Here’s a four-point action plan for citizens who want to resist the efforts of teacher unions and the Biden administration to force Critical Race Theory (CRT) into public schools.
The plan recommends four resolutions that citizens can propose that local school boards adopt and school board candidates endorse. With less than three weeks to election day, it enables voters to determine where school board candidates stand on this controversial issue.
Resolution number 1:
This school board will not accept, nor utilize any material, from The New York Times’ “1619 Project,” which argues that slavery is the central theme of U.S. history, that 1619 is the year America “began,” and that the Revolutionary War was fought to preserve slavery.
Democracy – government of, by and for the people – is the central theme of U.S. history. Immigration is a more important theme than CRT. Virtually all Americans are immigrants or descendants of immigrants.
Resolution number 2:
This school board will not apply for federal education grants in the U.S. history and civics curricula.
The Biden administration’s U.S. Department of Education has proposed a rule stating that it will prefer grant applications which incorporate CRT-type themes in the projects for which funding is sought. An application incorporating CRT is against the policy of the board; an application not incorporating CRT is a waste of time and resources, since it would have no chance of being approved and funded.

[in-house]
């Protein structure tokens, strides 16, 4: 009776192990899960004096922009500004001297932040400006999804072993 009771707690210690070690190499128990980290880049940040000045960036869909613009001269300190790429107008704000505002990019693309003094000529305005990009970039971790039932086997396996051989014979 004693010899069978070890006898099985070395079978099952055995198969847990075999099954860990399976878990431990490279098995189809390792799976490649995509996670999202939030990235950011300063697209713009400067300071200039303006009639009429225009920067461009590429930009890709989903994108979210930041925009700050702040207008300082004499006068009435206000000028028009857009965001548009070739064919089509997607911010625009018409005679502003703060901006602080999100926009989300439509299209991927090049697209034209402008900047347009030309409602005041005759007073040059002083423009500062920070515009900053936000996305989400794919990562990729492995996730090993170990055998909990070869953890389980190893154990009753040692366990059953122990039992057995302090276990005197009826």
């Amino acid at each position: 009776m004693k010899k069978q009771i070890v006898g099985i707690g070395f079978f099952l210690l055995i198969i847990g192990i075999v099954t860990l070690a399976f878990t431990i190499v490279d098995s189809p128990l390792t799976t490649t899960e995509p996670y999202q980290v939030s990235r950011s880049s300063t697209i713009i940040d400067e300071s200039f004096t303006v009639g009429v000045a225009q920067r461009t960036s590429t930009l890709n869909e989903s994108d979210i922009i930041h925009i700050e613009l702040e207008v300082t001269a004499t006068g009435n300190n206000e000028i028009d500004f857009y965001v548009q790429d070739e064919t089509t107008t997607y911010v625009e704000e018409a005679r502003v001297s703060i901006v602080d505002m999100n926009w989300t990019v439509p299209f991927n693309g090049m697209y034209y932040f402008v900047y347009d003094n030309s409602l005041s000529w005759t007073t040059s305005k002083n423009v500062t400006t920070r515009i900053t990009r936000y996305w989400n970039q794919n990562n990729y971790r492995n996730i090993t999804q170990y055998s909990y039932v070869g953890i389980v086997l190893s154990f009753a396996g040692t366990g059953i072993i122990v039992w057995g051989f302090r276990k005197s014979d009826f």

Resolution number 3:
This school board rejects the resolution adopted this past summer by the national convention of the National Education Association, namely “NEA New Business Item 39.”
NEA New Business Item 39 states “The NEA will provide an already-created, in-depth, study that critiques empire, white supremacy, anti-Blackness, anti-Indigeneity, racism, patriarchy, cisheteropatriarchy, capitalism, ableism, anthropocentrism, and other forms of power and oppression at the intersections of our society, and that we oppose attempts to ban critical race theory and/or The 1619 Project.”
Resolution number 4:
This school board will not accept books from the American Federation of Teachers nor from the First Book non-profit, which are distributing for free books by Ibram X. Kendi, an activist scholar. In his book “How to Be an Antiracist,” Kendi states that “The only remedy to past racism is present racism. The only remedy to present racism is future racism.” Naturally, the only way to interpret this quote is that the “remedy” is to discriminate against whites. The cure for racism is not more racism.
None of these resolutions seeks to ban teaching about slavery and racism, which are important and tragic themes of U.S. history. Undeniably, elements of racism persist today.
Equally unarguable is that there is less racism today than twenty-five years ago, and less than there was fifty years ago when redlining was prevalent in mortgage lending, for example. There is no Jim Crow, i.e. de jure discrimination, as there was seventy-five years ago. Slavery was abolished more than a century and a half ago.
Martin Luther King believed that the moral arc of the universe bends toward justice. Our history proves him right. We may not be quite there yet, but we have traveled a long, long way.
Yet, CRT implies, if not teaches explicitly, that racism persists undiminished as the defining feature of American society. Indeed, President Biden believes that racism is systemic.
Ibram X. Kendi’s solution – that a new and opposite wrong remedies a past wrong — is exactly contrary to what moral parents teach their children: two wrongs do not make a right.